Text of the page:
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L.A.'s Transit Funding Remains Imperiled

Paresh Dave |
April 7, 2011 | 9:07 p.m. PDT

Deputy Editor

(Creative Commons)
(Creative Commons)

One of five L.A. transit projects in construction or on the cusp of construction could be temporarily derailed if the state can't quickly put together a budget.

State treasure Bill Lockyer has held back on a spring bond sale because budget uncertainty has left investors wary of California. Projects such as the Gold Line Foothill Extension, the Expo Line extension, the Purple Line extension, the Orange Line extension and the Downtown Regional Connector are all somewhat reliant on state bonds authorized by Prop 1B in 2006. One of the projects “would be threatened if the bottom fell out of Prop 1B,” said Metro regional programming director David Yale at a public forum held Thursday by BreatheLA.

In a political and economic climate not ripe for new wide-scale taxes, LA.'s transit and environmental advocates are searching for ways to open new lines of funding to operate and expands the country's transportation network.

Many recognize that if California were a country, it would be the world's eighth largest by the size of its economy. Few note that if L.A. were a state, it would be the country's ninth largest just behind Michigan. But the county of nearly 10 million people has struggled to build a seamless network of freeways, rail, buses, bikes and walkways.

Using public transit to get 11 miles from East L.A. to West L.A. can take up to 75 minutes. An 11-mile car ride from West L.A. to South L.A. lasts almost 45 minutes during peak hours.

At the federal level, a six-month window remains to pass a year overdue surface transportation funding bill, according to Ryan Wiggins, the Southern California organizer for Transportation for America.

“After six months, the presidential election campaigns are likely to swallow up any chance of passage,” Wiggins said Thursday.

The L.A. Bus Riders Union and a coalition of about 20 similar organizations across the nation want to see 50 percent of the surface transit funding to go toward operations—unlike anything ever been done before. Wiggins wants to see more performance metrics put in place to force transit agencies to live up to stated goals.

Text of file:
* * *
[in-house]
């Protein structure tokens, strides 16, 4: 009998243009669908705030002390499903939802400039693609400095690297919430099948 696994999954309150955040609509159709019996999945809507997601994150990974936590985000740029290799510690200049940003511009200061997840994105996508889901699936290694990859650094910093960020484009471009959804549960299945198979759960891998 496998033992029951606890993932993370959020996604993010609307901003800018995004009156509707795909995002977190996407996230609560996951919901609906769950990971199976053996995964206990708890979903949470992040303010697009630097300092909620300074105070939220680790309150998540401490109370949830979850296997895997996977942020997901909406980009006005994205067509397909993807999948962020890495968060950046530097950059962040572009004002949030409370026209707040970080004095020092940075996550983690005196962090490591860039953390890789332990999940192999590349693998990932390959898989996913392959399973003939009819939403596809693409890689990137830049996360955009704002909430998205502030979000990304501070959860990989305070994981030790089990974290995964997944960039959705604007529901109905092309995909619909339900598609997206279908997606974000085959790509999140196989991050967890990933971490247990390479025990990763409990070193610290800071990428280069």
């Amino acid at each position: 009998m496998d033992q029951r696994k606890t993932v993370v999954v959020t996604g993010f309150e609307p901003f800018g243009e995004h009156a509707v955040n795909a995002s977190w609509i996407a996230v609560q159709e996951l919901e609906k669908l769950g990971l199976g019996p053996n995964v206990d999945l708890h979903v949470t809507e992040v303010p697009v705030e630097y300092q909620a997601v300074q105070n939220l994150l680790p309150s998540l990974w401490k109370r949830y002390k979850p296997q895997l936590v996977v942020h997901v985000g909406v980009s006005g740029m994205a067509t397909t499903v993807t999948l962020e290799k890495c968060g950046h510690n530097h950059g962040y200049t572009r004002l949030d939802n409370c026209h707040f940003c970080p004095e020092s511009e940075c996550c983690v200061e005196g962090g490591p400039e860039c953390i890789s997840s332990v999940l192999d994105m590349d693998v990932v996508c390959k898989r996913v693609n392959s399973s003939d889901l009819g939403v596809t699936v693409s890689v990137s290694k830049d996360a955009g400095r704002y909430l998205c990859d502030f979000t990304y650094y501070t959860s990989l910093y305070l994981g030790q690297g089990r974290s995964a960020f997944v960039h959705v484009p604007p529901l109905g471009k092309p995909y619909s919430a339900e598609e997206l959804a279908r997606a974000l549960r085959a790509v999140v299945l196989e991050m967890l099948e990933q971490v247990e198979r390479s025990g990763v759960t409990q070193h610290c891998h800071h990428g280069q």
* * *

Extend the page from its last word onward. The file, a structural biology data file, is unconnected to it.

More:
In Sacramento, the Legislature is scheduled to hear several bills in the coming months to rework financing.

Cities, school districts and counties are hoping the threshold required for voters to approve of tax increases is lowered from from two-thirds to 55 percent. They also want more autonomy in putting those tax measures on their local ballot.

“Transit agencies need to be relieved of having to keep going back to the state,” said Denny Zane, the head of local transit advocacy group MoveLA.

Another proposal would ask the Department of Motor Vehicles to start gathering odometer readings from cars registered in California. The data would allow the state to see how much money could be made from a tax on vehicle miles traveled.

One bill would allow developer mitigation fees to pay for bikeways and walkways in addition to roads and bridges.

Zane floated some other ideas as well. He said reducing the required amount of parking spaces at developments would result in a $40,000 savings per spot for real estate developers. If the savings were paid into a special transit fund, the money could be handed back in the form of free transit passes to people working or living in the new development.

“L.A. for one has got a long way to go before you can get developers to do that,” shopping mall developer Rick Caruso said in a separate interview.

Metro's Yale said the three biggest challenges his group faces are: finding money to repair roads while the value of gas tax revenues is declining because the tax has not changed for decades, providing paratransit services to ballooning disabled population and uncertainty at the state level.

With Metro barely able to cover present operating costs, how will they handle the costs of operating at least half a dozen new transit lines? Zane said the answer could be Measure R part two sometime after the economy recovers.

To reach reporter Paresh Dave, click here.

Find him on Twitter: @peard33.



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